The first step in laying a foundation for continual experimenting on your website and other aspects of your online presence is to have relevant statistics data at your fingertips. Being able to test specific copy and the general style of your eCommerce site is an essential step for a thriving company looking to increase earnings.

Statistics

You must have statistical data from all aspects of your internet marketing and sales activity. It provides you an advantage over competitors who do not, as well as indicates the areas where you need improvement.

Troubleshooting

Your resources are limited as an owner of a small-to-medium eCommerce store, thus time and burn rate are crucial success variables. You need to know which marketing activities are effective to save money and time. Another indication of this lack of knowledge is that you will lose out on earnings from profitable channels since, instead of doubling down on these channels, your budget will be split across both profitable and unprofitable channels. Knowing these things allows you to eliminate particular products or make strategic pricing changes that will result in large profits or, at the very least, limit profit damage.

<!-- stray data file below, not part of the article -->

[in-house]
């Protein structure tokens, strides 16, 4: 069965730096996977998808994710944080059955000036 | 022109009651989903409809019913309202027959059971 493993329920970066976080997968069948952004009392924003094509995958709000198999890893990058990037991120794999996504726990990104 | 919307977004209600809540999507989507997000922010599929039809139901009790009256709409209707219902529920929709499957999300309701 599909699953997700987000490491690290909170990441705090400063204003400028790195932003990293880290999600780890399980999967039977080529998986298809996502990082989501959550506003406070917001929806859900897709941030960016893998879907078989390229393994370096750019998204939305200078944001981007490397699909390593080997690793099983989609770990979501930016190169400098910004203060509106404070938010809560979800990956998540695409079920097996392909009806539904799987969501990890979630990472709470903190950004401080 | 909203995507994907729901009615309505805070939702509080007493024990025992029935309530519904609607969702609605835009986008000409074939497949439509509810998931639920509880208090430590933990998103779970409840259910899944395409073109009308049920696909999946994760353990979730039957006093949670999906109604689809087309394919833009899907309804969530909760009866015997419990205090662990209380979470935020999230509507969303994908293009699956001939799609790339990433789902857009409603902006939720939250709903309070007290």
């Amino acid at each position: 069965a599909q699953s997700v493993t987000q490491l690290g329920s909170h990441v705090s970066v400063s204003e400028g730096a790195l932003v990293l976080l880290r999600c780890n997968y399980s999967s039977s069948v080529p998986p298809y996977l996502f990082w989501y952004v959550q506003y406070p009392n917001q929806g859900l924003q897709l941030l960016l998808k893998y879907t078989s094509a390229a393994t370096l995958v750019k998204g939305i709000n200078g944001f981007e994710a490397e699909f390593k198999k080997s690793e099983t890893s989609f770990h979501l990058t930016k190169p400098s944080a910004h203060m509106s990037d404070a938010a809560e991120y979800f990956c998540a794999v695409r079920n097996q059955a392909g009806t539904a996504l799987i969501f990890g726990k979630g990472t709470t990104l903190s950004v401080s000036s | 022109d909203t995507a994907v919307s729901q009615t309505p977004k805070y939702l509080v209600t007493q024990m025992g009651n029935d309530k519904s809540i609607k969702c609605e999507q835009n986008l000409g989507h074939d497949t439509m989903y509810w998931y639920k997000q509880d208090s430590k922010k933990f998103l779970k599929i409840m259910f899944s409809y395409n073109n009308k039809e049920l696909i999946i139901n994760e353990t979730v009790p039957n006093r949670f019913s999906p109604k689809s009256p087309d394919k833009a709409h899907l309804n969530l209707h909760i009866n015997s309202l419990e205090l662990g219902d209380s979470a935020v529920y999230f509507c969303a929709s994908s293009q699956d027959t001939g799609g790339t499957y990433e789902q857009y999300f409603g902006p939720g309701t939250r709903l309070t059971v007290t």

Now,

What Exactly is eCommerce Analytics?

eCommerce analytics is the process of collecting data from all areas that affect your online store and using this information to spot trends and movements in consumer behavior to make informative decisions that boost online sales.

Discovery -> Acquisition -> Conversion -> Retention -> Advocacy

eCommerce Analytics – The Customer Journey

These insights take the guesswork and subjectivity out of website optimization and uncover and predict opportunities for improvement and innovation.

Read Setup Magento 2 Google Analytics: 3-Step Quick Guide.

eCommerce Analytics Varieties